2016 - Ty Law, Bobby Orr and Bill Russell

Photo via AP

The Red Sox hardly ever lack star power for their Opening Day ceremonies, and that much was evident in 2016. They had three Boston legends in the house as Hall of Famers Ty Law (Patriots), Bobby Orr (Bruins) and Bill Russell (Celtics) each threw out the first pitch.

2017 - Tom Brady

Perhaps one of the most memorable first pitches in Red Sox Opening Day history, Brady was joined by Rob Gronkowski and other former Patriots teammates to celebrate their Super Bowl LI win over the Atlanta Falcons.

2018 - U.S. women's hockey team, other medalists from Winter Olympics

Photo via AP

Four members of the gold medal-winning U.S. women's hockey team tossed first pitches alongside Paralympics silver medalist Jake Adicoff, luge silver medalist Chris Mazdzer and Paralympian Dan Cnossen, a gold medal-winning biathlete and former Navy SEAL who lost both of his legs in Afghanistan.

2019 - Julian Edelman, Rob Gronkowski and Stephon Gilmore

Photo via AP

After the Red Sox celebrated their 2018 World Series title with a ring ceremony, they were joined by members of a Patriots team that had earned its sixth Super Bowl title two months earlier vs. the Los Angeles Rams. Edelman earned Super Bowl MVP honors.

Joe Kelly admits Mookie Betts' speech to Dodgers was 'cringey' at times

Joe Kelly admits Mookie Betts' speech to Dodgers was 'cringey' at times

You've probably heard about Mookie Betts' speech by now.

Shortly after the Boston Red Sox traded Betts to Los Angeles, the publicly soft-spoken outfielder stood up in the Dodgers' clubhouse and "essentially call(ed) everyone out," according to third baseman Justin Turner.

By all accounts, the content of Betts' speech was well-received. But Dodgers relief pitcher Joe Kelly -- who was teammates with Betts in Boston before joining L.A. in 2019 -- offered some interesting insight on his delivery.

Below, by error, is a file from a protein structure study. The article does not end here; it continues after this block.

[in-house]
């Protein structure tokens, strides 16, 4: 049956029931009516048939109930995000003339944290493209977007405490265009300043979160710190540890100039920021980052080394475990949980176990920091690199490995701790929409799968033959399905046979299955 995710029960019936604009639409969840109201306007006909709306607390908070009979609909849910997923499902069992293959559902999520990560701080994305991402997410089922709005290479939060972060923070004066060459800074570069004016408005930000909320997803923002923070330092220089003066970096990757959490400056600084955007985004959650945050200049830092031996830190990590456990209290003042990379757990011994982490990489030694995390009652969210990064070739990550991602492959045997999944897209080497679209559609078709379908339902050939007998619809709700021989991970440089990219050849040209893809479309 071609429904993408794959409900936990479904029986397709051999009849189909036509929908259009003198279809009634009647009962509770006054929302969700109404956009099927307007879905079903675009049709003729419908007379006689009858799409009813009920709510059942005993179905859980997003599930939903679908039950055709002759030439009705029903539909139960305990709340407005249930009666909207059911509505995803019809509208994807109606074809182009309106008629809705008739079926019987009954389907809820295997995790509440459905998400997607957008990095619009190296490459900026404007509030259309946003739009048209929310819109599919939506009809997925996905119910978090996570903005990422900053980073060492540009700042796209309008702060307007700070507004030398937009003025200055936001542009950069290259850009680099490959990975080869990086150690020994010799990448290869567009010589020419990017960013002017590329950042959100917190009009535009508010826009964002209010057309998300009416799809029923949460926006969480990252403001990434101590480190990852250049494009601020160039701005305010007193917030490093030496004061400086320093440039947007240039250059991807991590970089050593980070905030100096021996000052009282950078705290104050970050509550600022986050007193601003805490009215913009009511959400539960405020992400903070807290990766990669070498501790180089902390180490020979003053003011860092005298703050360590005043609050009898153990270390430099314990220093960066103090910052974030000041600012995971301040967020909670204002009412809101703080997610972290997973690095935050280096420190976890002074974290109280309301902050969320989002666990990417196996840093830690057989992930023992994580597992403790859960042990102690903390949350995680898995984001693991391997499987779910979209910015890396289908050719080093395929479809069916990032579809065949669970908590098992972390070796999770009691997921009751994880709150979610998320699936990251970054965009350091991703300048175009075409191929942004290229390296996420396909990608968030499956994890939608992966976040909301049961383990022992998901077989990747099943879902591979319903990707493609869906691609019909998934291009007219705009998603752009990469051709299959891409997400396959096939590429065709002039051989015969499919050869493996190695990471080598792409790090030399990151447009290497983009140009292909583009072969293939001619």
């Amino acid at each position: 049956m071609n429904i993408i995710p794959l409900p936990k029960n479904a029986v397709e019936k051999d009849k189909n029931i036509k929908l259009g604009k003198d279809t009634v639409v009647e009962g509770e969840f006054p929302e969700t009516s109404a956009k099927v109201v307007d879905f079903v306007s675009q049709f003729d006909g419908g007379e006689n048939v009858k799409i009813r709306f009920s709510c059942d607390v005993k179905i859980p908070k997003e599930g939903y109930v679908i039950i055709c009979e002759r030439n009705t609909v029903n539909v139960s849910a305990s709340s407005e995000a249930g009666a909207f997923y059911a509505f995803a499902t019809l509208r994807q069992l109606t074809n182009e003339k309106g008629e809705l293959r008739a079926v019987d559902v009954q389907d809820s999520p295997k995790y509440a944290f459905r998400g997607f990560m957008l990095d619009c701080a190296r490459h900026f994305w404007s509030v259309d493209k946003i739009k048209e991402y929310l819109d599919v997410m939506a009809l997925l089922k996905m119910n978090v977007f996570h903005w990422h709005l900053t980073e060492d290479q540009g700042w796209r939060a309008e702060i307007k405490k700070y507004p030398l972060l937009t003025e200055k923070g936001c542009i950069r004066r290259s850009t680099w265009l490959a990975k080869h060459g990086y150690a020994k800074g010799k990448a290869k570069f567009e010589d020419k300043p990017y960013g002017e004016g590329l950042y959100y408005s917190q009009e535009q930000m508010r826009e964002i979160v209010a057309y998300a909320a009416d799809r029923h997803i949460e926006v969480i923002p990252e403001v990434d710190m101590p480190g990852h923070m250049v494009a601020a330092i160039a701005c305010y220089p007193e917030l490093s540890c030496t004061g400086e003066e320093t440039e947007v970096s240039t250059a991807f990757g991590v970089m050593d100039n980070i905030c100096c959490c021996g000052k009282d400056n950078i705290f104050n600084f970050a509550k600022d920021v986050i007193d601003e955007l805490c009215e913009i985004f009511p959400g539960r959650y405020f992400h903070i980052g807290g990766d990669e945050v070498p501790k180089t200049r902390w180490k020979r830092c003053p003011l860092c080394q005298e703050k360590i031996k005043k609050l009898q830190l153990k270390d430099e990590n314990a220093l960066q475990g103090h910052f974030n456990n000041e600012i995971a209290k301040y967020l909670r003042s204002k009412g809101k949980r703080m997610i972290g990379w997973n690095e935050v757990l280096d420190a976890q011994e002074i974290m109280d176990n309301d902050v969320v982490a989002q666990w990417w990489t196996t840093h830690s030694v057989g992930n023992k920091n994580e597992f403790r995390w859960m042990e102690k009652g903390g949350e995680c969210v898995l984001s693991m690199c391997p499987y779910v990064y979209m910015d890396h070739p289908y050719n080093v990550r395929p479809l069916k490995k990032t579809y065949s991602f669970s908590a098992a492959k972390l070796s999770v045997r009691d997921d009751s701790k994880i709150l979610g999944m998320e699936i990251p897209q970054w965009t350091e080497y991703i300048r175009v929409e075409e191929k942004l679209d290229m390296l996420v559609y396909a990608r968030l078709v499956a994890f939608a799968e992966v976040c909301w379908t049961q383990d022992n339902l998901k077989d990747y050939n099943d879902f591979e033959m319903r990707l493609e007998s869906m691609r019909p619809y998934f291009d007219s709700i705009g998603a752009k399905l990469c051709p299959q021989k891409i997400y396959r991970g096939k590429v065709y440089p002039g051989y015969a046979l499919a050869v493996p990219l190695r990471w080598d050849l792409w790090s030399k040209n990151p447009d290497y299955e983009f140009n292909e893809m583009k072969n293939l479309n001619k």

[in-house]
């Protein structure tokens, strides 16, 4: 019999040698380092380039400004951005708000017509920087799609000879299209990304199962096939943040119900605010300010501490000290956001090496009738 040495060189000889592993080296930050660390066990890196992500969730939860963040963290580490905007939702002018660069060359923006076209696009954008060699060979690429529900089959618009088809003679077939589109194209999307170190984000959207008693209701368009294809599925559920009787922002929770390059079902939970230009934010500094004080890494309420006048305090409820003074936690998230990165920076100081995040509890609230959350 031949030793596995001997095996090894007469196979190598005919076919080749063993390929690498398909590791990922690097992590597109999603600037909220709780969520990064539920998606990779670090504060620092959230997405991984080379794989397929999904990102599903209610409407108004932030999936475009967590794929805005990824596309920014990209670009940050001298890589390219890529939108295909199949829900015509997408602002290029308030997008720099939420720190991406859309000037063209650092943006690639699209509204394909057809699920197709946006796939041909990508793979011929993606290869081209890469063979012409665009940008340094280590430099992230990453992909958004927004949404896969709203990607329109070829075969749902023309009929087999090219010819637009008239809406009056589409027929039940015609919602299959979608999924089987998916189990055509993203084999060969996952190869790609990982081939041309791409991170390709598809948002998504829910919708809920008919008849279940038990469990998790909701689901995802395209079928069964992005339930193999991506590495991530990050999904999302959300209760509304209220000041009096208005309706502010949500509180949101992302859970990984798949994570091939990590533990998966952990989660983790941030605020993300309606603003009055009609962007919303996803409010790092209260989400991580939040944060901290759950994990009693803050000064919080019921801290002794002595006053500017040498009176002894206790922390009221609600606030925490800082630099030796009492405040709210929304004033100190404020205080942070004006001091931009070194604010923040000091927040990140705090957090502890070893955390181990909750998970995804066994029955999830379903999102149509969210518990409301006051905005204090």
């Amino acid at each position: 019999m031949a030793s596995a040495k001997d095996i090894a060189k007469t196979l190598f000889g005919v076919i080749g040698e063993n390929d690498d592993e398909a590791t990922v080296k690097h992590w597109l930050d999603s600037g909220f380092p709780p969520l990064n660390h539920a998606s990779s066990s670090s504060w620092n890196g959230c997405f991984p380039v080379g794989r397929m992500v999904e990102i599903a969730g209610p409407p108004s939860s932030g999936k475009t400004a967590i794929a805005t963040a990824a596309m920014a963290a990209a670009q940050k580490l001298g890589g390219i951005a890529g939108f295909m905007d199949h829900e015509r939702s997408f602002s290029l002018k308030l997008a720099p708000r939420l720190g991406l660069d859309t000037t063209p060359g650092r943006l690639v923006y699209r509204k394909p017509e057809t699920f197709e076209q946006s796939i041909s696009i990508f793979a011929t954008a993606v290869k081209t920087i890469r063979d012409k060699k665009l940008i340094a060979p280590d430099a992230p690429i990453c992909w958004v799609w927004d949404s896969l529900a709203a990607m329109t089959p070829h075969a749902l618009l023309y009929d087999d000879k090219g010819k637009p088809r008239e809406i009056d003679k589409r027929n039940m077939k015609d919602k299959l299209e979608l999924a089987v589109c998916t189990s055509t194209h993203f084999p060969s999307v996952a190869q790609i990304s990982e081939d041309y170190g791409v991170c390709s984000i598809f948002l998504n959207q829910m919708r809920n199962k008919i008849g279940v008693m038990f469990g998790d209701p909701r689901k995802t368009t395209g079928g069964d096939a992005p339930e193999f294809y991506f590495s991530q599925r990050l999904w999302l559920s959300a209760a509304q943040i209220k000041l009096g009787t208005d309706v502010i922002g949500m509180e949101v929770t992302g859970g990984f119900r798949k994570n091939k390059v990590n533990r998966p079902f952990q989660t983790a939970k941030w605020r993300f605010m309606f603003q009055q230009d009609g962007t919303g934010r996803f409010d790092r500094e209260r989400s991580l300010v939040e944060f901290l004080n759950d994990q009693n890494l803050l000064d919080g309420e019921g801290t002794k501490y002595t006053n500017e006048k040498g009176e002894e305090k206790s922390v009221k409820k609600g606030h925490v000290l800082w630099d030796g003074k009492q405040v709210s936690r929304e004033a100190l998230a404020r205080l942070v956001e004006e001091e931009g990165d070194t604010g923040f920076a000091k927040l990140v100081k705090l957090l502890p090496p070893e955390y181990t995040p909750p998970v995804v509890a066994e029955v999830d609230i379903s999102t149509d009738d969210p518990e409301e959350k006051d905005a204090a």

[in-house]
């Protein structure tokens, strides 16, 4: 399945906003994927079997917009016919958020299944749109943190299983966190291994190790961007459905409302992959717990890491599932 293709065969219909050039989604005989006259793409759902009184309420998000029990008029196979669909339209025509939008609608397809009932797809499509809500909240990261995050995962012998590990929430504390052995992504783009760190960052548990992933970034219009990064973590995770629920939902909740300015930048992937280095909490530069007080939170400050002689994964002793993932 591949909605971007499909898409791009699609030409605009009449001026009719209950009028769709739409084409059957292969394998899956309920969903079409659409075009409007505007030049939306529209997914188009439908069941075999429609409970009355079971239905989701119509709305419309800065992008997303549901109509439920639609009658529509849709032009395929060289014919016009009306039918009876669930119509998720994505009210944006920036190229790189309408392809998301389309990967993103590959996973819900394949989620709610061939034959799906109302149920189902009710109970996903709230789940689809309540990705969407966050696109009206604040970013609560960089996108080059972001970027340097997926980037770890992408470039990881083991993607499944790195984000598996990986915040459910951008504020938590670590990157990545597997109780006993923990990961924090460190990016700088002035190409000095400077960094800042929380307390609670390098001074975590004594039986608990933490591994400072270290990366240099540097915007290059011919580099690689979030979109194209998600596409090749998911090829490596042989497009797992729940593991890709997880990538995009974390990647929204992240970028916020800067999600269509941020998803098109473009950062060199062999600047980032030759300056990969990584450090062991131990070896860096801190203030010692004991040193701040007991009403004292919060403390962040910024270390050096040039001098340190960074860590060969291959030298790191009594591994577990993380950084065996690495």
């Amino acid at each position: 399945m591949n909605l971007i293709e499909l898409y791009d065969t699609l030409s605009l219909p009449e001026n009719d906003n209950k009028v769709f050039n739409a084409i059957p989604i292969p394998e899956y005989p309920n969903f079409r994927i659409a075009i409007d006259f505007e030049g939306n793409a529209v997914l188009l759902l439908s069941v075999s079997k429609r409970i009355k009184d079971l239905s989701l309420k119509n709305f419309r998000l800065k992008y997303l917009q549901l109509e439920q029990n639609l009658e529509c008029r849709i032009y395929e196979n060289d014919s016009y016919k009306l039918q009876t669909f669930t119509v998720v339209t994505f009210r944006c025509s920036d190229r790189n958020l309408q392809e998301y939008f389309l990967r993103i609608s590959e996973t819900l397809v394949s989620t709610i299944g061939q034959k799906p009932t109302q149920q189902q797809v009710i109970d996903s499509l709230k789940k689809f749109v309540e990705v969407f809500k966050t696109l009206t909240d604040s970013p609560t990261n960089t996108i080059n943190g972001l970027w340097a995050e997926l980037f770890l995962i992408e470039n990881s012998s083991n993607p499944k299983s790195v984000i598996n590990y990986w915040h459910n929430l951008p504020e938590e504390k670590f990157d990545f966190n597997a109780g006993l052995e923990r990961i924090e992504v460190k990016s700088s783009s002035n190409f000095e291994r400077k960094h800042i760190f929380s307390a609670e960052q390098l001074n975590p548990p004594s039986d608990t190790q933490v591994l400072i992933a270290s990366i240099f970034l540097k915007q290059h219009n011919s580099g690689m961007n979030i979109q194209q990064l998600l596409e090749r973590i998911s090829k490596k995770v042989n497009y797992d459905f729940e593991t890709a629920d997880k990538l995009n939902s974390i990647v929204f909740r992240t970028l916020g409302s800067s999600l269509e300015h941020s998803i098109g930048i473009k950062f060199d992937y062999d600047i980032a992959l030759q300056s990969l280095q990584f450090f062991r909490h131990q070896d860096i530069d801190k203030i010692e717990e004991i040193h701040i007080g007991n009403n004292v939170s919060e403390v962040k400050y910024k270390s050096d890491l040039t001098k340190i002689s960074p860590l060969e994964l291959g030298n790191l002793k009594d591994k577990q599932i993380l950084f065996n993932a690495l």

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"Me and DP (David Price) were looking at each other like -- it was good," Kelly told WEEI's Rob Bradford on "The Bradfo Show" podcast. "It was meant to go the right way, honestly. He's not very -- I don't know how to put it. He speaks well, but then when he has to plan something and speak in front of people he wasn’t too comfortable with, I think he was getting ahead of himself.

"The meaning behind what he was saying was very I think spot on, but I think the way he was saying it was kind of tough."

Betts never was a vocal leader in Boston -- he didn't need to be with David Ortiz and Dustin Pedroia in the clubhouse -- and Kelly suggested that showed in the 27-year-old's speech, which perhaps was a little blunt for some.

"It was very well accepted. If he would have said it a little bit nicer or articulated it a little bit better, it would have come off stronger," Kelly said.

"It was kind of, once in a while, cringey. But then we all knew that his meaning behind it was accurate."

Cringey in what way, you ask?

"Some people need to have their hand held the whole time and some people need the, 'eff you;' some people need the, 'You are so good, just believe in yourself' kind of statement," Kelly explained. "And Mookie went the direct path, the direct route in front of 40 people."

Kelly reiterated that Betts got his point across loud and clear: That the Dodgers are the most talented team in baseball and shouldn't squander that talent.

The former American League MVP still is finding his footing as a leader, though, and according to Kelly, that manifested itself on one of his first days as a Dodger.